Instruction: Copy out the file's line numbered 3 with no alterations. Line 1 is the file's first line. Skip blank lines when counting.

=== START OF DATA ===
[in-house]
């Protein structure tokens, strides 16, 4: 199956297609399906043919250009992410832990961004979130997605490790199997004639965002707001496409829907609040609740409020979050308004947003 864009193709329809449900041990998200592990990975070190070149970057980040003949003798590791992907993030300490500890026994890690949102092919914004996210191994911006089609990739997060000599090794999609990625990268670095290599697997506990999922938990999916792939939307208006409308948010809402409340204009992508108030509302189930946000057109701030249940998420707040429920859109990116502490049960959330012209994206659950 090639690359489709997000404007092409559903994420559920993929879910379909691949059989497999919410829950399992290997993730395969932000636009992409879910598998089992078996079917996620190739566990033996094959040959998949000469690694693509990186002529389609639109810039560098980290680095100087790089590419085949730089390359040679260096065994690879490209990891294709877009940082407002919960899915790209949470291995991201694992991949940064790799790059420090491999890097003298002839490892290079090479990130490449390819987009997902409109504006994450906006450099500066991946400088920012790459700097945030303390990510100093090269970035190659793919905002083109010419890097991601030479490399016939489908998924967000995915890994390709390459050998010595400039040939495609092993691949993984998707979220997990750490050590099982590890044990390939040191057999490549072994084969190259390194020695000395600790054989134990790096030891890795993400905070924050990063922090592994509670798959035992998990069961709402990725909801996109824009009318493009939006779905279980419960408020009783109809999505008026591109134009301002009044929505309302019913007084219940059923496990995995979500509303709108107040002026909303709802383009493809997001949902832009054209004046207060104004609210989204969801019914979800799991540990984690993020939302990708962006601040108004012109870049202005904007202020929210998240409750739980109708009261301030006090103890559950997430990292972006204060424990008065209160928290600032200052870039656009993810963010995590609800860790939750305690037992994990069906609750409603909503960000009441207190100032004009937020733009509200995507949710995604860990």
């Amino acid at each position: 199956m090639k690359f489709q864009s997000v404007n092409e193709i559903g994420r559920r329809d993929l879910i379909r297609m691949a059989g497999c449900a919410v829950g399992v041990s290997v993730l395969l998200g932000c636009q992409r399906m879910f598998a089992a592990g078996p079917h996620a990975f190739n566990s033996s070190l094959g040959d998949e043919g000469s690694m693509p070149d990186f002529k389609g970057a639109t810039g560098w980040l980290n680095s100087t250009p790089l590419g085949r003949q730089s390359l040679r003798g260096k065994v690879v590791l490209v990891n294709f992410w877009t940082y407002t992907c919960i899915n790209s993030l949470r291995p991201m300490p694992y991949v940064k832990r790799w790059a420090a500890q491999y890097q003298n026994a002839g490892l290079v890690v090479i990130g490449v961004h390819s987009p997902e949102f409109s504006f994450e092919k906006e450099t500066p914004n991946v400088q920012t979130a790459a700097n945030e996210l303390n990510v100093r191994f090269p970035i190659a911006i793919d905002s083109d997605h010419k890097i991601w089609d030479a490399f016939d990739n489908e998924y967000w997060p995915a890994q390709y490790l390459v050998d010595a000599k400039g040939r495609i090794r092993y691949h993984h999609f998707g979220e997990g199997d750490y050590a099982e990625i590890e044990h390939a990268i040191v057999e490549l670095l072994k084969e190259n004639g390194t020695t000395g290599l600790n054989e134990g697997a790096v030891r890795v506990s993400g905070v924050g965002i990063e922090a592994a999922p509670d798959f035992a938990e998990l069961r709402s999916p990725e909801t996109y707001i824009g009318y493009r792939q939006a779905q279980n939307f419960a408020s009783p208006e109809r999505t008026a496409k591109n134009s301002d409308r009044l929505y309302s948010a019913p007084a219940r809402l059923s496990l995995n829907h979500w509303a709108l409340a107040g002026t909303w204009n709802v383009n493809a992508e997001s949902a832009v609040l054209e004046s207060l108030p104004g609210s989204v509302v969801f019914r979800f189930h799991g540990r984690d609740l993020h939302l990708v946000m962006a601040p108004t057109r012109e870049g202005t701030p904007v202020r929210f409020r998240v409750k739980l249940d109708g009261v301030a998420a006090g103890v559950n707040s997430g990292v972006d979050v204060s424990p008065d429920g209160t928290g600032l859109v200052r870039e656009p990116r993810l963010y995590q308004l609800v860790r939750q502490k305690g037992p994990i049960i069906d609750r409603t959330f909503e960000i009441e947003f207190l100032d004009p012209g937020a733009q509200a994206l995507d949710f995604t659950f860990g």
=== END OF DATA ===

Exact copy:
């Amino acid at each position: 199956m090639k690359f489709q864009s997000v404007n092409e193709i559903g994420r559920r329809d993929l879910i379909r297609m691949a059989g497999c449900a919410v829950g399992v041990s290997v993730l395969l998200g932000c636009q992409r399906m879910f598998a089992a592990g078996p079917h996620a990975f190739n566990s033996s070190l094959g040959d998949e043919g000469s690694m693509p070149d990186f002529k389609g970057a639109t810039g560098w980040l980290n680095s100087t250009p790089l590419g085949r003949q730089s390359l040679r003798g260096k065994v690879v590791l490209v990891n294709f992410w877009t940082y407002t992907c919960i899915n790209s993030l949470r291995p991201m300490p694992y991949v940064k832990r790799w790059a420090a500890q491999y890097q003298n026994a002839g490892l290079v890690v090479i990130g490449v961004h390819s987009p997902e949102f409109s504006f994450e092919k906006e450099t500066p914004n991946v400088q920012t979130a790459a700097n945030e996210l303390n990510v100093r191994f090269p970035i190659a911006i793919d905002s083109d997605h010419k890097i991601w089609d030479a490399f016939d990739n489908e998924y967000w997060p995915a890994q390709y490790l390459v050998d010595a000599k400039g040939r495609i090794r092993y691949h993984h999609f998707g979220e997990g199997d750490y050590a099982e990625i590890e044990h390939a990268i040191v057999e490549l670095l072994k084969e190259n004639g390194t020695t000395g290599l600790n054989e134990g697997a790096v030891r890795v506990s993400g905070v924050g965002i990063e922090a592994a999922p509670d798959f035992a938990e998990l069961r709402s999916p990725e909801t996109y707001i824009g009318y493009r792939q939006a779905q279980n939307f419960a408020s009783p208006e109809r999505t008026a496409k591109n134009s301002d409308r009044l929505y309302s948010a019913p007084a219940r809402l059923s496990l995995n829907h979500w509303a709108l409340a107040g002026t909303w204009n709802v383009n493809a992508e997001s949902a832009v609040l054209e004046s207060l108030p104004g609210s989204v509302v969801f019914r979800f189930h799991g540990r984690d609740l993020h939302l990708v946000m962006a601040p108004t057109r012109e870049g202005t701030p904007v202020r929210f409020r998240v409750k739980l249940d109708g009261v301030a998420a006090g103890v559950n707040s997430g990292v972006d979050v204060s424990p008065d429920g209160t928290g600032l859109v200052r870039e656009p990116r993810l963010y995590q308004l609800v860790r939750q502490k305690g037992p994990i049960i069906d609750r409603t959330f909503e960000i009441e947003f207190l100032d004009p012209g937020a733009q509200a994206l995507d949710f995604t659950f860990g």